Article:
"The more they jump up and down, the more the other one withdraws and feels misunderstood, and that is a vicious cycle.
"You start with not blaming either party, they are both stuck in a situation of emotional reaction to each other.
"You look at a recent argument that escalated into a worse argument and someone storming off and slamming doors. You go through that and keep explaining how they are feeling, look at the communication, make sure they understand their own feelings."
Ideally, he would replace the Family Court with panels of experts in relationships and child development, with a legal presumption of equal shared care by both parents unless there are strong reasons against it.
Laven, whose own relationship broke up eight years ago when his children were aged 11 and 7, urges MPs to keep free counselling. "The existing free counselling has assisted many parents to stay together and to keep their children's family unit intact."
Children at risk
Women's groups such as Women's Refuge also want to keep free counselling - but warn that neither counselling nor mediation are appropriate when violence is involved, and that scrapping the Bristol clauses could force children into risky contact with a violent parent.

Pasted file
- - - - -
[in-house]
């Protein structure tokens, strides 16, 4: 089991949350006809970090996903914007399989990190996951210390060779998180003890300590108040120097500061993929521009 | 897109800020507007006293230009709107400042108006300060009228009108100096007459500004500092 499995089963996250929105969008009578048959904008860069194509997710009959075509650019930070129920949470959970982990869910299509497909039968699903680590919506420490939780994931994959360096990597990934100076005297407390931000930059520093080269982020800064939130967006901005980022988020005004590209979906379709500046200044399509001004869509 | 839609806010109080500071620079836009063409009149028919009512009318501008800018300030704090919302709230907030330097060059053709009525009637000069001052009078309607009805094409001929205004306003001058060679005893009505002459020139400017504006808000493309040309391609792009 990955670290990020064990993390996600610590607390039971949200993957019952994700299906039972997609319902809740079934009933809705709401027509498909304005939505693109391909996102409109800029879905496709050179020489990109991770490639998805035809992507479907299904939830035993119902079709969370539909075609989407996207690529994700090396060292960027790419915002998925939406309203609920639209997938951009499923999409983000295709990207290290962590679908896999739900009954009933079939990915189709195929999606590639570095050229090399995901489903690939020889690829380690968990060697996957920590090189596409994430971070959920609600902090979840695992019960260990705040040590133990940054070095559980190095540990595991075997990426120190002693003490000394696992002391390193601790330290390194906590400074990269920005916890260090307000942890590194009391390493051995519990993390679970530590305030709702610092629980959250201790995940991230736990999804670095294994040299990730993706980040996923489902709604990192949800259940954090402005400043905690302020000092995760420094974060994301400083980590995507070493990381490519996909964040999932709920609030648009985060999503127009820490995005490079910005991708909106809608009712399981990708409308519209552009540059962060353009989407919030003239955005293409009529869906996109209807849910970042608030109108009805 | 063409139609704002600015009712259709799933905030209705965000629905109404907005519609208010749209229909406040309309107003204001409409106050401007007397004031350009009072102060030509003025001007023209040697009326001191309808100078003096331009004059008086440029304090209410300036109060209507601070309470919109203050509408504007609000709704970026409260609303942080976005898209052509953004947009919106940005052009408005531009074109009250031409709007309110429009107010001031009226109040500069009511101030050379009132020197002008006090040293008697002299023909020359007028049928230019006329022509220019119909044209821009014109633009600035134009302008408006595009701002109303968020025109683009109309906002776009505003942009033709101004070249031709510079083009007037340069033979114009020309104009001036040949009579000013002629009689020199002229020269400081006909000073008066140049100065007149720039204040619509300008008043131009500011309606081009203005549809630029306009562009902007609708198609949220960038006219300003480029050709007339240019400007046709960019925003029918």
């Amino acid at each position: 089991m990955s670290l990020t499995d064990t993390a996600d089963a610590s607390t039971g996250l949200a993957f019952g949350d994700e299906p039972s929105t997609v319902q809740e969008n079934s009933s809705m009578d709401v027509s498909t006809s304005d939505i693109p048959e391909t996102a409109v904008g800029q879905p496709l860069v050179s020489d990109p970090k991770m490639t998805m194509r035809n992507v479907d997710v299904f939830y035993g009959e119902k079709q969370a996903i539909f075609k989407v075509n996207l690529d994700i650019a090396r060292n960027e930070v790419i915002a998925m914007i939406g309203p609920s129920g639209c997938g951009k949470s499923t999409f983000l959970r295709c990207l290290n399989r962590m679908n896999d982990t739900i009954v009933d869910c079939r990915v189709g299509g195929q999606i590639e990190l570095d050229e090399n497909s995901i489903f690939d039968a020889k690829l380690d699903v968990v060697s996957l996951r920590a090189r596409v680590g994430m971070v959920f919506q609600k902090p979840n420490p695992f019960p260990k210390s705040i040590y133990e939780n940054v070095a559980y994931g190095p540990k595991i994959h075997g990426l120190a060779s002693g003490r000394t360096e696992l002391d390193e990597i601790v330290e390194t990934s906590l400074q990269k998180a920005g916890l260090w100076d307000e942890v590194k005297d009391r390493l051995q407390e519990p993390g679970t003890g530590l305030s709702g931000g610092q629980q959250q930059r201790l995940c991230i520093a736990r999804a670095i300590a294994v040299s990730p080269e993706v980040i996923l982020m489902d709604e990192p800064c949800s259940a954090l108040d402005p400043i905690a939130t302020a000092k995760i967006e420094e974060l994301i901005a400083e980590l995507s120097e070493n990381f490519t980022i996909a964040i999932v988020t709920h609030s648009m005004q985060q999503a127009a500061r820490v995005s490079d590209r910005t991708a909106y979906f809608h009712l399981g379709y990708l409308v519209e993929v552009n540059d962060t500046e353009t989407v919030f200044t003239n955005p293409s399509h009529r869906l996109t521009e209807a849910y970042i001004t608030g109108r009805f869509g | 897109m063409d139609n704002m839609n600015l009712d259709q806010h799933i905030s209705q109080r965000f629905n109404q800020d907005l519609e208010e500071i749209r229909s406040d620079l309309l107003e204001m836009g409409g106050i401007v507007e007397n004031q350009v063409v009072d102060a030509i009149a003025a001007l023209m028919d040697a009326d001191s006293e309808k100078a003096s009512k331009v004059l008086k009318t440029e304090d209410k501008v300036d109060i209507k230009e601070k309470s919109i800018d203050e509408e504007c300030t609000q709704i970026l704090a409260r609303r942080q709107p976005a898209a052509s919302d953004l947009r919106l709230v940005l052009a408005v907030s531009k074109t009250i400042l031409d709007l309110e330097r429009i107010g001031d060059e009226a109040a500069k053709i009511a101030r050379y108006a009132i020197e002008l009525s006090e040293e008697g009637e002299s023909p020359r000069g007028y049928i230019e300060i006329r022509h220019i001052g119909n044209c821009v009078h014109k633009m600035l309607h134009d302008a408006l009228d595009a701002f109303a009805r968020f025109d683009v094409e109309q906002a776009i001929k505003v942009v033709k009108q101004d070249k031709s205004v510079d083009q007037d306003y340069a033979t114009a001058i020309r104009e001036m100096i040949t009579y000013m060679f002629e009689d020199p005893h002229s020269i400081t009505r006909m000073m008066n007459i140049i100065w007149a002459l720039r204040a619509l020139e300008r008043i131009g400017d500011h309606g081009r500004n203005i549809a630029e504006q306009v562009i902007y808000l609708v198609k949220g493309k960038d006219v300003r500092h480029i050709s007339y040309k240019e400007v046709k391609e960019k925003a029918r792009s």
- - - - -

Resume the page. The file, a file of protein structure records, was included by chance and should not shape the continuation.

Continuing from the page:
University of Auckland sociologist Vivienne Elizabeth, psychologist Nicola Gavey and law lecturer Julia Tolmie have interviewed 21 separated mothers and say many felt their children were pushed into unsafe contact with their dads.
In one extreme case, a father hit his preschool child, giving him a bruise that took 28 days to heal.
At other times he tied his son's shoelaces so tight that his toes went blue, tied his pants so tight that the boy had red welts on his tummy, and turned up drunk to collect him.
Some children were upset when their fathers verbally abused their mothers during changeovers.
Other dads were just poor parents. One mother said the dad lost his son in public places several times, locked him in a car while he shopped, sent him back to mum without cleaning urine and faeces from his body, and took the boy's bedding for himself on a cold night, forcing his son to get up and dress himself.
Elizabeth, Gavey and Tolmie argue that childcare decisions when couples split should start from how much childcare each parent did when they were together, rather than from an idealised assumption of equality.